During Morning Joe's coverage of the 10-year anniversary of the Iraq war, co-host Mika Brzezinski introduced a prepared video montage on how "it was a lot easier for some members of Congress to support the conflict before they were against it." Co-host Joe Scarborough provided the voice-over in the video, and claimed it showed how "the very same people who spent years beating up George Bush were the very ones beating the drum for Iraq's regime change and Saddam Hussein's ouster."
The video juxtaposes comments made by members of Congress purportedly "beating the drum for Iraq's regime change," against later comments by the same members of Congress criticizing President Bush over the war. One of the voices Scarborough highlights is Pelosi, shown in the video saying:
I applaud the President on focusing on this issue and on taking the lead to disarm Saddam Hussein.
But contrary to what Morning Joe implied, these comments come from a floor speech Pelosi gave in 2002 opposing the Iraq war, arguing that it would weaken the country by diverting resources from the war on terror (portion MSNBC aired in bold):
I come to this debate, Mr. Speaker, at the end of 10 years of service on the Permanent Select Committee on Intelligence, where stopping the proliferation of weapons of mass destruction was one of my top priorities. I applaud the President's focusing on this issue, and on taking the lead to disarm Saddam Hussein.
It is from the perspective of 10 years on the Intelligence Committee that I rise in opposition to this resolution on national security grounds. The clear and present danger that our country faces is terrorism. I say flat out that unilateral use of force without first exhausting every diplomatic remedy and other remedies and making a case to the American people will be harmful to our war on terrorism.
Pelosi concluded her speech by urging her House colleagues to vote "No" on the resolution authorizing the use of force in Iraq, as she did.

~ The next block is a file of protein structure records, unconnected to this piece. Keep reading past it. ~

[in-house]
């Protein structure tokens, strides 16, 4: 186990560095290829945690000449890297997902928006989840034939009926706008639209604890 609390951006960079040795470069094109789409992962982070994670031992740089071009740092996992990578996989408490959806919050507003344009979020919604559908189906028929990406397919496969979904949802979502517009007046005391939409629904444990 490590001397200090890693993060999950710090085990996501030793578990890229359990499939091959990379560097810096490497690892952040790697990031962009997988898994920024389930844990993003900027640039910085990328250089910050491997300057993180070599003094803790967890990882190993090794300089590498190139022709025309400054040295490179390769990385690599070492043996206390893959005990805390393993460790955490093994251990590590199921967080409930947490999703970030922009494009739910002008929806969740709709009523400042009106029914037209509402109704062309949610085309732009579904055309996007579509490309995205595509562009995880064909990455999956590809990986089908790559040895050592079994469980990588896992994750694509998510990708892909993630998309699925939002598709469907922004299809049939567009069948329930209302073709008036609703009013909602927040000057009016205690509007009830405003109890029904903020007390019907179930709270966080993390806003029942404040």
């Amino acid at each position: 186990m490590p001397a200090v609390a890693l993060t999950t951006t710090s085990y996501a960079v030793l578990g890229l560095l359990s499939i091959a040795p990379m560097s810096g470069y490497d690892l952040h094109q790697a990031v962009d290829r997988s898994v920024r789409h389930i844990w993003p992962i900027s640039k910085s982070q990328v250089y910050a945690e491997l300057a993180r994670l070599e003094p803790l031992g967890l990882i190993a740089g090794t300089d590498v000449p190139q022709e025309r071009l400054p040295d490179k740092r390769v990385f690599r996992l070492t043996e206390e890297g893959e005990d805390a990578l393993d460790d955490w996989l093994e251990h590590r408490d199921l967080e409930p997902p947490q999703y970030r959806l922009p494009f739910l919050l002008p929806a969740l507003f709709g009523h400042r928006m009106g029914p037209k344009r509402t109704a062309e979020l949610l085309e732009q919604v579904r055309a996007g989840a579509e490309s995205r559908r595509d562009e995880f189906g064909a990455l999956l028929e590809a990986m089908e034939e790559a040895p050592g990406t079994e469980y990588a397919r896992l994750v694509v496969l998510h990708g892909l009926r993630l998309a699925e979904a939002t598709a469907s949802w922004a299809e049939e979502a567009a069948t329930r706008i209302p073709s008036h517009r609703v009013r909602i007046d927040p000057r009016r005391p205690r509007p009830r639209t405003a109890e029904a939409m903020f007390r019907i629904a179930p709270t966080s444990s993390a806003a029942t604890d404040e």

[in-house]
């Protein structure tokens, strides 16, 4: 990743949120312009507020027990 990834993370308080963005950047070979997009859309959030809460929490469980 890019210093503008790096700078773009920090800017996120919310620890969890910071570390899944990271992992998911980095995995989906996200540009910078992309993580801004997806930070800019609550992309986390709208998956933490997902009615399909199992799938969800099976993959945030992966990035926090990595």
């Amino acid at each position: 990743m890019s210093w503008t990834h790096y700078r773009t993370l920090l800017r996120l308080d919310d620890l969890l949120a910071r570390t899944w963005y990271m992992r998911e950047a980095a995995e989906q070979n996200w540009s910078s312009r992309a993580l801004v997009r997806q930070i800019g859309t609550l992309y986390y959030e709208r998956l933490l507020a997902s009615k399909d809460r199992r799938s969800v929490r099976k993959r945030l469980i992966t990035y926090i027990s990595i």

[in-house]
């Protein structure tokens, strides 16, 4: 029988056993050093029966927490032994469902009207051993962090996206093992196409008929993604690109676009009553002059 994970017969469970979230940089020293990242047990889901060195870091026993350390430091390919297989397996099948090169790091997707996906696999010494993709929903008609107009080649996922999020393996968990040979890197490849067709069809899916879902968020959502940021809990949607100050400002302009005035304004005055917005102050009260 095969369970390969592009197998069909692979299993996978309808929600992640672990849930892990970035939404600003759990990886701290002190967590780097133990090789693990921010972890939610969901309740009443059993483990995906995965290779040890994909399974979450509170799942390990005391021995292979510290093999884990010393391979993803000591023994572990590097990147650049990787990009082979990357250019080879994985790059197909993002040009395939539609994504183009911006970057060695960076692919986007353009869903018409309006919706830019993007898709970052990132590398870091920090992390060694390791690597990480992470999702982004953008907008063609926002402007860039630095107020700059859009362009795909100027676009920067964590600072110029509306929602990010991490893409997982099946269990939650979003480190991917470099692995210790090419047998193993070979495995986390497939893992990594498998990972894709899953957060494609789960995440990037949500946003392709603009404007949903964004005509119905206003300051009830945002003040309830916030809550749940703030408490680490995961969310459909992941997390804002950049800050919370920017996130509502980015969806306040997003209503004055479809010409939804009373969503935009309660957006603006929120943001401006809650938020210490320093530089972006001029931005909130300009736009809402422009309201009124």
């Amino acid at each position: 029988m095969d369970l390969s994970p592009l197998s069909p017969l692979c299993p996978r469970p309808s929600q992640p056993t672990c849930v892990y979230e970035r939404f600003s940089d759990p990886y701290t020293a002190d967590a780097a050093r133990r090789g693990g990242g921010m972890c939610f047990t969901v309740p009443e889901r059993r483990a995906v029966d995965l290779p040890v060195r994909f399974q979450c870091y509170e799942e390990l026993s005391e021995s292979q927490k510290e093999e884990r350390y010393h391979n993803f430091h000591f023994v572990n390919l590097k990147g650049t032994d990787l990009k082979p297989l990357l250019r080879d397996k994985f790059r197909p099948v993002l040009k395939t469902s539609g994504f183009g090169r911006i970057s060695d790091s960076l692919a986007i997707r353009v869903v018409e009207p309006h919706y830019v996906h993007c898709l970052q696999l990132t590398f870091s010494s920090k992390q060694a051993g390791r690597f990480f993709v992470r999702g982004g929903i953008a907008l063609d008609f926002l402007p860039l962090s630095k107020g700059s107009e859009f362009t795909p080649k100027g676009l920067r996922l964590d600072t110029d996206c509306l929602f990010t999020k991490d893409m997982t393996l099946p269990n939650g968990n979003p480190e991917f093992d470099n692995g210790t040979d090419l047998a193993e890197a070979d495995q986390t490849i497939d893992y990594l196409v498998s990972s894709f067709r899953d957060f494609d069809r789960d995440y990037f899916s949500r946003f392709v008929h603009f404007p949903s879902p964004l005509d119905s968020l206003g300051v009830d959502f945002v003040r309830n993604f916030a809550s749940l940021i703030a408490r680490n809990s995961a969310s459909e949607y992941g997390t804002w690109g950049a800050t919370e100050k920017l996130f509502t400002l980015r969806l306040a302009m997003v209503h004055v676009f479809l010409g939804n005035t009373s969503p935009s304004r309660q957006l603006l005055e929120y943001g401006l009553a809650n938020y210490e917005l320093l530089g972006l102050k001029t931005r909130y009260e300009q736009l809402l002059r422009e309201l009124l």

UPDATE: On the March 20th edition of Morning Joe, the hosts issued a correction and apologized for the mistake, showing the clip of Rep. Pelosi in full context and acknowledging her opposition to authorizing the use of force in Iraq in 2002.
National Review Online (NRO) and The Washington Examiner distorted last month's jobs report, which found the economy added 236,000 jobs in the month of February, to inaccurately claim more people left the labor force than found employment.
NRO and the Examiner contrasted February job creation totals with the change in the labor force -- a meaningless comparison -- in order to downplay the good news from the job creation figures. The Washington Examiner declared in an editorial titled "False hopes in the new employment numbers," "[M]ore Americans gave up looking for work and dropped out of the labor force last month (296,000) than took new jobs (260,000)." Similarly, NRO's blog, The Corner, wrote of the new jobs report:
By most historical measures, the jobs picture remains bleak. Sure, the unemployment rate ticked down. But as I noted Friday, if today's unemployment rate were measured against the same labor participation as when President Obama took office, it would be 10.7 percent.
But wait a minute, say Obama supporters, 260,000 jobs were created in February! Yes, seems encouraging. Until you realize that even more people -- 296,000 -- dropped out of the labor market entirely.